August 17, 2009

Last year I participated in my first-ever Washington State Democratic Caucuses. In other states, I had been used to primary elections conducted very much like general elections: I'd go to a polling place, step into a booth, vote privately, pull the Giant Lever of Democracy, and go home. Washington's Democrats have a different idea: they herded everyone in my neighborhood into a church basement where each voter wrote his/her name, address, phone number, and candidate of choice on a grid visible to everyone. After an initial count, there's even the option for neighbors to debate each other to sway votes from one candidate to another. It was an utter mess that in some precincts took hours to resolve.

More recently, I've seen an even uglier side to this perverse flavor of democracy: because I put my phone number down right next to my candidate of choice, the local Democratic Party has decided to sell my information to all sorts of other organizations. I was okay when the party called me a dozen times on Election Day to get out the vote, but now I'm getting robocalls from "independent" organizations.

Here's one robocall from "Qualified Leadership for Seattle," a nebulous organization backed by four unions and local real estate überdeveloper Vulcan, Inc. Here's another. Thanks to GrandCentral, which is now called "Google Voice," for letting me record these telemarketing calls. I've received two other telemarketing calls on my Google Voice number, one of which is from "Qualified Leadership from Seattle," in the last week. I've only given this number to take-out food places that expect a local phone number, to my landlord so that my intercom works, and to the Washington State Democratic Party.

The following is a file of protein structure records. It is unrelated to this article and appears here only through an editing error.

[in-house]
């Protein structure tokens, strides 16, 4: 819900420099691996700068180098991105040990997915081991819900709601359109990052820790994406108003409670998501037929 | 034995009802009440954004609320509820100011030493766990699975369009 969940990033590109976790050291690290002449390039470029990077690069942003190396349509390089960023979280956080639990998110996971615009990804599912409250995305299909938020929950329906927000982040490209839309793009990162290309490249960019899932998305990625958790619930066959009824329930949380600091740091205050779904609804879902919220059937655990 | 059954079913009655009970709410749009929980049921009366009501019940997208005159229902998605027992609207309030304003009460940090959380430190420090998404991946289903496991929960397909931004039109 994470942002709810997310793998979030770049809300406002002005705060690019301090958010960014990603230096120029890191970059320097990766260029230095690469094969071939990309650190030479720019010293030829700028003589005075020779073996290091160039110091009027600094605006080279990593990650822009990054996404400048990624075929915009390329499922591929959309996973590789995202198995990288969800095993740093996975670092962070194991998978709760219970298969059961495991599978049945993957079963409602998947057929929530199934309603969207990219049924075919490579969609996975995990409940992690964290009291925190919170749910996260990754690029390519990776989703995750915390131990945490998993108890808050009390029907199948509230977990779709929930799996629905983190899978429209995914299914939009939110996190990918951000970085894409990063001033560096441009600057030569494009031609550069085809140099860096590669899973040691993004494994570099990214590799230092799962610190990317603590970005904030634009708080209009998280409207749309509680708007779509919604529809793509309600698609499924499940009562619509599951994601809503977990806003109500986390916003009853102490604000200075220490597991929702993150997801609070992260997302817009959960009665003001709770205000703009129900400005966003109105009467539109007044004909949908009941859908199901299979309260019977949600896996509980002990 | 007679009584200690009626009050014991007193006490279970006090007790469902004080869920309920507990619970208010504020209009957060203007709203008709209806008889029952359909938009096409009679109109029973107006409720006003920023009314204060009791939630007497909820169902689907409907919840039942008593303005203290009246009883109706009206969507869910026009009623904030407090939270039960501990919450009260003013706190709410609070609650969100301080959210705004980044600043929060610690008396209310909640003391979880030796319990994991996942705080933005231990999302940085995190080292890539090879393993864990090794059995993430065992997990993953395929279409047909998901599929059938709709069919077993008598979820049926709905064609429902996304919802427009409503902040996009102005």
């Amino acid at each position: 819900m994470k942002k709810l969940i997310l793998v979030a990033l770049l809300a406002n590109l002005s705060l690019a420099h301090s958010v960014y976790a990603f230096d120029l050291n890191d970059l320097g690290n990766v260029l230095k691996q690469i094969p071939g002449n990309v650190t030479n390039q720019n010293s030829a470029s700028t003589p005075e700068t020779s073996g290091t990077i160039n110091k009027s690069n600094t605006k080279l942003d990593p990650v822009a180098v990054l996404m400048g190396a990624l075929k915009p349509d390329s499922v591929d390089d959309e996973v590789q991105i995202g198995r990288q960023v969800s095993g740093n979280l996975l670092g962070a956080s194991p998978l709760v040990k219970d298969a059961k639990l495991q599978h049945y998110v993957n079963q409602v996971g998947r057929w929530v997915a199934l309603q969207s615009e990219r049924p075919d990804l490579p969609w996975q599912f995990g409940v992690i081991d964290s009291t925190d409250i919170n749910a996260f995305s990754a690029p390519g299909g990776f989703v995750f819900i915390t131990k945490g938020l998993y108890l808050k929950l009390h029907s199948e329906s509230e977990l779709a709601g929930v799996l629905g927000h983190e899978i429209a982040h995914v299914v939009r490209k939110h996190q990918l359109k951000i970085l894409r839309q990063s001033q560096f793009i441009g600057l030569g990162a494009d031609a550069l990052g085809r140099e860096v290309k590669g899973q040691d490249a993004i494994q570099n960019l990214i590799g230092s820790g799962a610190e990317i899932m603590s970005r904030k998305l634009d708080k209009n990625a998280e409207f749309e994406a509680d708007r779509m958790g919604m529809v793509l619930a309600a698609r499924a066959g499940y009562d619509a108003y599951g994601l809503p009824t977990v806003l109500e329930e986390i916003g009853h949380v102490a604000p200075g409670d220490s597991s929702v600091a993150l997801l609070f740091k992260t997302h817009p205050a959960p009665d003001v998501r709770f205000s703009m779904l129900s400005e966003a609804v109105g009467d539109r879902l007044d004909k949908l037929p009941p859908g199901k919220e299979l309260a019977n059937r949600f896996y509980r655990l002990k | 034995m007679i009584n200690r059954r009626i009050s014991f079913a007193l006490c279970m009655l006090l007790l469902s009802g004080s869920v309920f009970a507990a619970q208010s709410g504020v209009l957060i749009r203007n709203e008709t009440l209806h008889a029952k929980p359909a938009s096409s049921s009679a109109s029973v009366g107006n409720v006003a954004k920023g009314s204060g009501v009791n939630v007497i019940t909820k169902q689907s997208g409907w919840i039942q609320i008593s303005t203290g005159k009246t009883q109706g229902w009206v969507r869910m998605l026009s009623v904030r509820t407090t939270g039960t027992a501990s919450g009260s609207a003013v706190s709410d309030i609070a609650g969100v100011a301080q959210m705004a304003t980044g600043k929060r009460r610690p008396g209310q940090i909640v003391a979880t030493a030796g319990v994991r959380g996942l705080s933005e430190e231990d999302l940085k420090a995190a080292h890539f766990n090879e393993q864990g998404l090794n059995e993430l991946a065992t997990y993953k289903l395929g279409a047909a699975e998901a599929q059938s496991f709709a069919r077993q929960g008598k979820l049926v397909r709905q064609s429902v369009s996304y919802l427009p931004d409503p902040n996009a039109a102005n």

Seattle, like King County and nearly all other counties in Washington, now votes entirely by mail, in private. Unsatisfied with letting neighbors fight each other for political superiority, the Washington State Democratic Party is now selling its voter information to shadowy organizations to spread fear, uncertainty, and doubt about leading Mayoral candidate Joe Mallahan, a T-Mobile executive. It's unclear whether these organizations want voters to re-elect Mayor Greg Nickels, a man who believed Seattle ought not to clear snow from its streets in any effective way, or whether they want novelty environmentalist candidate Mike McGinn to win. All I get is negative rhetoric, and it's my own fault for receiving the calls. There is no opt-out offered by the recordings I receive.

I've written to the Washington State Democratic Party requesting a halt to the phone calls. I've also sent recordings of the calls to Shaun Dakin, an anti-robocall activist who requested them of me via Twitter, who has circulated them more widely. Dakin runs the unofficial National Political Do Not Contact Registry (NPDNC), which aims to block political calls in the way the National Do Not Call Registry blocks non-political telemarketing calls. The NPDNC Registry has gathered little support so far, but I hope it becomes more useful as the backlash against robocalls accelerates.

Because they come from political organizations, these robocalls are still legal even though I'm on the National Do Not Call Registry. These slimy, shadowy callers are really making me think twice about caucusing again in Washington in 2012. Why exactly am I supposed to give up my phone number to vote?